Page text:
Leopard or Snow Leopard, hidden inside your Mac is an email beast, ready to be unleashed on the world. No, it’s not OS X’s Mail app, capable it may be.
Your Mac can be a powerful email server, totally buzzword compliant—SMTP, POP3, SSL, SMTP authentication, even IMAP. Total cost? A few years of experience being an email geek, or $15, MailServe, and a willingness to point and click.
Why Bother Serving Email?
There’s three aspects of email. Sending it. Receiving it. And managing it. Mail is fine for sending and receiving email. But managing email on a Mac requires a little more technical experience and the right tools.
One of my favorite and not-too-well-know Mac apps is MailServe.
It’s a delightfully handy utility which turns your Mac into a fully functioning, very powerful email server.
There’s a lot more going on behind the scenes when it comes to setting up and managing a Mac for email, but MailServe does the dirty work. You don’t have to be a full-fledged card-carrying geek, but it helps.
Only The Tools You Need
Mac OS X Leopard comes with all the tools you need to handle email—SMTP, POP3, IMAP, and the popular and powerful Postfix email system.
MailServe is an almost self-explanatory utility that simply turns on all that luscious email serving power (so you can store and send and receive email) with a few clicks.
Mac OS X Snow Leopard users will need MailServe for Snow Leopard, since the latest Mac OS comes with Dovecot, a highly touted, very fast and flexible email system.
What else do you need besides MailServe and a Mac?
Email Isn’t So Easy After All
At a basic level, setting up your Mac to send email isn’t difficult with MailServe. But there are plenty of caveats, conditions, and often some seemingly insurmountable issues to overcome.
First, does your internet service provider allow you to send email through port 25, or do they block it, forcing you to use their own SMTP email server? There are ways around that, and MailServe can handle them, but it’s no longer a self explanatory issue.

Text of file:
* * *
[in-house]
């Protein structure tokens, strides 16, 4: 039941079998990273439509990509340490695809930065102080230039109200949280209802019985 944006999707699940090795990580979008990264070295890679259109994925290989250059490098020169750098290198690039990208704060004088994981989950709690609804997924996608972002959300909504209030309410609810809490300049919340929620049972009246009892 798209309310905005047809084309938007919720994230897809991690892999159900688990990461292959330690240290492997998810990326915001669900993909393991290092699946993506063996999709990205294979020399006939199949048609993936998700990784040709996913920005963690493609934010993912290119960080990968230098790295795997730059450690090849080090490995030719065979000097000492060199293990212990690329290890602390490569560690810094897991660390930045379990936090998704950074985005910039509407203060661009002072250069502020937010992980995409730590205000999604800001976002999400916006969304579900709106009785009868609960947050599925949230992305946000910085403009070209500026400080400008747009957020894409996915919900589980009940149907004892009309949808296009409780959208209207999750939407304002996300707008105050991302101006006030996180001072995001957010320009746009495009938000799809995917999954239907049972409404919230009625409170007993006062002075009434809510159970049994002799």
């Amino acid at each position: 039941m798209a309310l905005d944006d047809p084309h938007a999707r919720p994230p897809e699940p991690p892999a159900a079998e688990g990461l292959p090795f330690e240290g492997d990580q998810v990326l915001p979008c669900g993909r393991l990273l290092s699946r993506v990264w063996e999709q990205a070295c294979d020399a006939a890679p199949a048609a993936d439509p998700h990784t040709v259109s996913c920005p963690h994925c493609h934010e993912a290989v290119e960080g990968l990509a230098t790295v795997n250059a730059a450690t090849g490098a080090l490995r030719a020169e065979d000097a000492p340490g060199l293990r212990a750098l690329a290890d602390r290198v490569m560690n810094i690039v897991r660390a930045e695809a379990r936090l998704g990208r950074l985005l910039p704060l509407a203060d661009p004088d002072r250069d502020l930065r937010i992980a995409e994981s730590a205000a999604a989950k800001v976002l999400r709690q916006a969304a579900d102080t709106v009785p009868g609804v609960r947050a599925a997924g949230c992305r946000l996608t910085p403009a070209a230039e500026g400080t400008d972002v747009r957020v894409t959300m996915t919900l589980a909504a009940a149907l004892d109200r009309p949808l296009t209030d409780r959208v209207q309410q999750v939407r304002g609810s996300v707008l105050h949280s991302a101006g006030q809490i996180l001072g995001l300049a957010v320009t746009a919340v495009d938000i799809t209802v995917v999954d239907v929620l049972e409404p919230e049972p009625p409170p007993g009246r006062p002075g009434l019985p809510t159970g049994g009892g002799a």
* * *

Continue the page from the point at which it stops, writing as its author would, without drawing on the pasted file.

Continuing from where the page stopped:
Second, what do you want to accomplish by running your Mac as an email server? Send only? Send and receive and store? How much security do you desire? MailServe sets up differently depending on whether you’re on Leopard or Snow Leopard.
MailServe Pro is an extra $10 which includes support for Dovecot as well as custome POP3 and IMAP ports, so already we’re headed into geek territory.
Fortunately, MailServe has step-by-step instructions which walk both new users and experienced email pros through the maze of settings. Sure, it’s all point and click. But sometimes the options make it seem like it’s written in Greek (not that there’s anything wrong with that).
I have a Mac mini which, until recently, was running Mac OS X Tiger Server. I upgraded to Snow Leopard, skipping the OS X Server software, preferring to set up the mini with the built-in Apache web server, and using MailServe to handle email tasks.
Best results come if you have a dedicated, static IP address. I’ve found that my little Mac mini gives me about 99.9-percent uptime, almost as good as our ISPs email system. If you’re willing to learn and live dangerously at the same time, MailServe and your Mac makes for an exciting email system which is easily worth the price (you’d spend more on an Email Server For Dummies book (though you still might need one).